05 Oct Genome Wide Testing May Make Transplantation More Personalized
MedicalResearch.com Interview with:
Brendan J. Keating, DPhil
Assistant professor of Transplant Surgery
Medical Research: What is the background for this study? What are the main findings?
Response: Genetic studies in transplantation have been plagued by small samples and very complex phenotypes/outcomes of patients. Transplanted individuals are typically on potent immunosuppression drugs for the rest of their lives, as they have 3.5 million to 10 million variants difference from an unrelated transplanted donor organ. Such populations would certainly benefit from large well-powered genetic studies but only 3 transplant genome-wide genotyping studies comprising a few hundred individuals have been published.
The papers outline the resources in hand for the International Genetics & Translational
Research in Transplantation Network, comprising 22 studies to date (since the publication it has now expanded to 25 studies and > 32,000 subjects with genome-wide genotyping data). We show significant statistical power in iGeneTRAiN to detect main effect association signals across regions such as the MHC region (which harbors the HLA Class I/II regions which are well established to associate with transplantation outcomes). We also show strong genome-wide power to detect transplant outcomes that span all solid organs including graft survival, acute rejection, new onset of diabetes after transplantation (fast becoming the most common comorbidity post-transplantation), and delayed graft function (to date we have looked at this in kidney transplant patients only). We show that iGeneTRAiN is statistically powered to deliver pioneering insights into the genetic architecture of transplant-related outcomes across a range of different solid-organ transplant studies.
The transplant specific GWAS array that we designed (described in depth in the Genome Medicine paper) show that the coverage in key transplant associated regions is much higher than conventional arrays, and we describe the ‘imputation’ pipeline to expand the 780,000 or so variants examined in any given individual to > 15 millions of variants using whole genome sequencing reference datasets.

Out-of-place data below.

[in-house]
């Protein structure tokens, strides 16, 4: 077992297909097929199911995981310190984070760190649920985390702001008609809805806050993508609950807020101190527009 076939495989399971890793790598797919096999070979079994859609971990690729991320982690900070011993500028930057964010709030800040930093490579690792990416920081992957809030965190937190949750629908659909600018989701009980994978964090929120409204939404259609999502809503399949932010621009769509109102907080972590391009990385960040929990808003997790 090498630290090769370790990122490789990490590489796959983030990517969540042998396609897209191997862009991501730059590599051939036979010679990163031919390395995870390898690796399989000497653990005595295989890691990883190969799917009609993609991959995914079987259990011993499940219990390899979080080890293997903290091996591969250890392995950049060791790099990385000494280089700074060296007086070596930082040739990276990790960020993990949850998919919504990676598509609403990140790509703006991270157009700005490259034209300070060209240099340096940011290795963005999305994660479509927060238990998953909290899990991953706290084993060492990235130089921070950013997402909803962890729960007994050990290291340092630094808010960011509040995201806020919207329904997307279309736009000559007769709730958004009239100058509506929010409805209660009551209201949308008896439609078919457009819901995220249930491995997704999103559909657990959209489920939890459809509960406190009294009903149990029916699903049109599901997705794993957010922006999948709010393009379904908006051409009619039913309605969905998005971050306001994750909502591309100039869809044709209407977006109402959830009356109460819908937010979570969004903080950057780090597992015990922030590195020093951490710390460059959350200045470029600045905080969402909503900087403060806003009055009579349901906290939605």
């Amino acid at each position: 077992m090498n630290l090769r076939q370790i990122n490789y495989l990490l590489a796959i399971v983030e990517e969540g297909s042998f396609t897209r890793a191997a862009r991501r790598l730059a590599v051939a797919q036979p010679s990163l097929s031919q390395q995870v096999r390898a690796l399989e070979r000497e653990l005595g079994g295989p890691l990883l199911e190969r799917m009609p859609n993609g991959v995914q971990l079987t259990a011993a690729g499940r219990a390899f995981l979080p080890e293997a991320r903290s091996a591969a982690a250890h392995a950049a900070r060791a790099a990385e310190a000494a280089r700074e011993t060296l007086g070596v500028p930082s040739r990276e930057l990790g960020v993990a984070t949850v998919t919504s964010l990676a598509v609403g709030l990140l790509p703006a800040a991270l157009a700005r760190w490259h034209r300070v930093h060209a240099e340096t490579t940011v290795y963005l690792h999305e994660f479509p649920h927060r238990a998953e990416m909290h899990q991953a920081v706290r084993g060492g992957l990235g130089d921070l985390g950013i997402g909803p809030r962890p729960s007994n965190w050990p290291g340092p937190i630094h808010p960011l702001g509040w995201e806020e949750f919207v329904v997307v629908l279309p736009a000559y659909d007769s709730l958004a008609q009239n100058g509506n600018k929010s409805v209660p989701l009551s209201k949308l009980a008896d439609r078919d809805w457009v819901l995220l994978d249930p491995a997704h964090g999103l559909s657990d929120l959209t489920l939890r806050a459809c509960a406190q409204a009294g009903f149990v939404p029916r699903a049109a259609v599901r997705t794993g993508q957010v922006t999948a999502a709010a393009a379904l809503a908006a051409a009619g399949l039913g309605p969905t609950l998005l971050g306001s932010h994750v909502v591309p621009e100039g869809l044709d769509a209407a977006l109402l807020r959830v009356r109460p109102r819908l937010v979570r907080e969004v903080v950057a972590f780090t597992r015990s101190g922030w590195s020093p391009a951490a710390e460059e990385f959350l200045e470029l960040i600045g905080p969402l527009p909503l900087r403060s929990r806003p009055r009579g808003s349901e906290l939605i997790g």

Medical Research: What should clinicians and patients take away from your report?
Response: While these genome-wide association studies (GWAS) are for research-use only, if fundamental insight are revealed and validated for transplantation complications they can quickly be translated into closer monitoring of at risk patients and/or better matching for transplants where harvesting time constraints are not pressing (i.e. for living donors where time constraints are not as pressing as for deceased donor organ harvesting). It should be noted that a number of the studies involved in iGeneTRAiN are also performing additional ‘omic’ studies (such as metabolomics, proteomics and transcriptomics) on tissues biopsies, urine and sera from these subjects (Suhre et al. Urine Metabolite Profiles Predictive of Human Kidney Allograft Status.J Am Soc Nephrol. PMID: 26047788 and Suthanthiran et al. Urinary-cell mRNA profile and acute cellular rejection in kidney allografts. N Engl J Med. 2013 PMID: 23822777 – note the last author of the latter paper is one of the co-founders of IGeneTRAiN).